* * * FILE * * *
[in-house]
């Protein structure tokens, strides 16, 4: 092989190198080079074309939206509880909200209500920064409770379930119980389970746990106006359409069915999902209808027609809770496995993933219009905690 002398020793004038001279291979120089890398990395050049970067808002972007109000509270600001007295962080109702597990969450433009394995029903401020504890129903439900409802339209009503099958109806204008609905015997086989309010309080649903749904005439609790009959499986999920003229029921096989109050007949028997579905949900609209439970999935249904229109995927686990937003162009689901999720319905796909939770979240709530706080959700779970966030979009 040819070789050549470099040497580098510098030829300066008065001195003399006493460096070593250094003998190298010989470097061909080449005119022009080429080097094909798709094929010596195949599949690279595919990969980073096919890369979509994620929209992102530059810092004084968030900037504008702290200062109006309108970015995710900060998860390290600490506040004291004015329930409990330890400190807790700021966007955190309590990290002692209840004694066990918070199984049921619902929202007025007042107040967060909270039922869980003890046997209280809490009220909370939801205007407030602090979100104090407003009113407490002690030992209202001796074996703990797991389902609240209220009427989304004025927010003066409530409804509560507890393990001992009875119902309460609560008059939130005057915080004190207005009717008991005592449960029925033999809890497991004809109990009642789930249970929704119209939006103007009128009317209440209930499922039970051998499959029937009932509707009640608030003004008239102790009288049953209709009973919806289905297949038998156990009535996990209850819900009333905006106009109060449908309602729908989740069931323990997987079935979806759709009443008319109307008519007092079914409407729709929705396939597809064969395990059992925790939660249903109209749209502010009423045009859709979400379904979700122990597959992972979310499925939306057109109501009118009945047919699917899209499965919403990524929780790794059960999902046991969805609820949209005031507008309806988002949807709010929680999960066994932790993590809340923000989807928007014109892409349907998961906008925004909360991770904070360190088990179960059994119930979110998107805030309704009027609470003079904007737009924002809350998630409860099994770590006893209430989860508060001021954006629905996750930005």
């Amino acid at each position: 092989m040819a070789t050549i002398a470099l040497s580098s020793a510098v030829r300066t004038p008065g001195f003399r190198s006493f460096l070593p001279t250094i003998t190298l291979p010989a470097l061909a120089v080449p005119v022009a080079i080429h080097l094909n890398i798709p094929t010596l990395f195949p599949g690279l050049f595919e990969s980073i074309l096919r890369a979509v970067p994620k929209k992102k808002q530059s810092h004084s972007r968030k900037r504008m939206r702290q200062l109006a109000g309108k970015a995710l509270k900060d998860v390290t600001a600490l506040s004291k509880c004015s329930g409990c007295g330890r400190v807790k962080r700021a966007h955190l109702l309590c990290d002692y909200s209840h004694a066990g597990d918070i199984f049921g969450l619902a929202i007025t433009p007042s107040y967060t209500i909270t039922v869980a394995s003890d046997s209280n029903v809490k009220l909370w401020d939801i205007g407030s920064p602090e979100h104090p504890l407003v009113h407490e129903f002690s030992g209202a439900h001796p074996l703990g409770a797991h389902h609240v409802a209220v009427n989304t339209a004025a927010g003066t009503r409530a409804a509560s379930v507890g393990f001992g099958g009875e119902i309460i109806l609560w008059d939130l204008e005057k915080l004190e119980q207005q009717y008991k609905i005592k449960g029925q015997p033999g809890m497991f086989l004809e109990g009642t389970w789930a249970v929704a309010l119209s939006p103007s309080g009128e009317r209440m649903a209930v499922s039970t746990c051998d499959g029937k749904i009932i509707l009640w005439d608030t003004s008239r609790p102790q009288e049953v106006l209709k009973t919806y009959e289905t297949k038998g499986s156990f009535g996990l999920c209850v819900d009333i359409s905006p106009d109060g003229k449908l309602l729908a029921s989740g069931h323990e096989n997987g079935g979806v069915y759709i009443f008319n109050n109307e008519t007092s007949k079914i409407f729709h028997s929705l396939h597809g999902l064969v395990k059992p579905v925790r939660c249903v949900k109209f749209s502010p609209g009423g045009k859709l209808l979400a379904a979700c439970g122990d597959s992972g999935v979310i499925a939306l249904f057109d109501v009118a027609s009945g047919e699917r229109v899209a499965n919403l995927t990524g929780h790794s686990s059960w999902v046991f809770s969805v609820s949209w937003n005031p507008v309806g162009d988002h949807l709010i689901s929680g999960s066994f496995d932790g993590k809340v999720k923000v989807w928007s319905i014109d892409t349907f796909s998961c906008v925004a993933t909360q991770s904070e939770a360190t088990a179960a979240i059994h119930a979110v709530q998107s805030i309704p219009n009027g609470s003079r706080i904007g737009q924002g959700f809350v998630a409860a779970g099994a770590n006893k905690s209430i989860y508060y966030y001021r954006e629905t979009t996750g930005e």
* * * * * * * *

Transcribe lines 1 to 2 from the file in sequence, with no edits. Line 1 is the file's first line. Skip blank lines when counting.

[in-house]
């Protein structure tokens, strides 16, 4: 092989190198080079074309939206509880909200209500920064409770379930119980389970746990106006359409069915999902209808027609809770496995993933219009905690 002398020793004038001279291979120089890398990395050049970067808002972007109000509270600001007295962080109702597990969450433009394995029903401020504890129903439900409802339209009503099958109806204008609905015997086989309010309080649903749904005439609790009959499986999920003229029921096989109050007949028997579905949900609209439970999935249904229109995927686990937003162009689901999720319905796909939770979240709530706080959700779970966030979009 040819070789050549470099040497580098510098030829300066008065001195003399006493460096070593250094003998190298010989470097061909080449005119022009080429080097094909798709094929010596195949599949690279595919990969980073096919890369979509994620929209992102530059810092004084968030900037504008702290200062109006309108970015995710900060998860390290600490506040004291004015329930409990330890400190807790700021966007955190309590990290002692209840004694066990918070199984049921619902929202007025007042107040967060909270039922869980003890046997209280809490009220909370939801205007407030602090979100104090407003009113407490002690030992209202001796074996703990797991389902609240209220009427989304004025927010003066409530409804509560507890393990001992009875119902309460609560008059939130005057915080004190207005009717008991005592449960029925033999809890497991004809109990009642789930249970929704119209939006103007009128009317209440209930499922039970051998499959029937009932509707009640608030003004008239102790009288049953209709009973919806289905297949038998156990009535996990209850819900009333905006106009109060449908309602729908989740069931323990997987079935979806759709009443008319109307008519007092079914409407729709929705396939597809064969395990059992925790939660249903109209749209502010009423045009859709979400379904979700122990597959992972979310499925939306057109109501009118009945047919699917899209499965919403990524929780790794059960999902046991969805609820949209005031507008309806988002949807709010929680999960066994932790993590809340923000989807928007014109892409349907998961906008925004909360991770904070360190088990179960059994119930979110998107805030309704009027609470003079904007737009924002809350998630409860099994770590006893209430989860508060001021954006629905996750930005």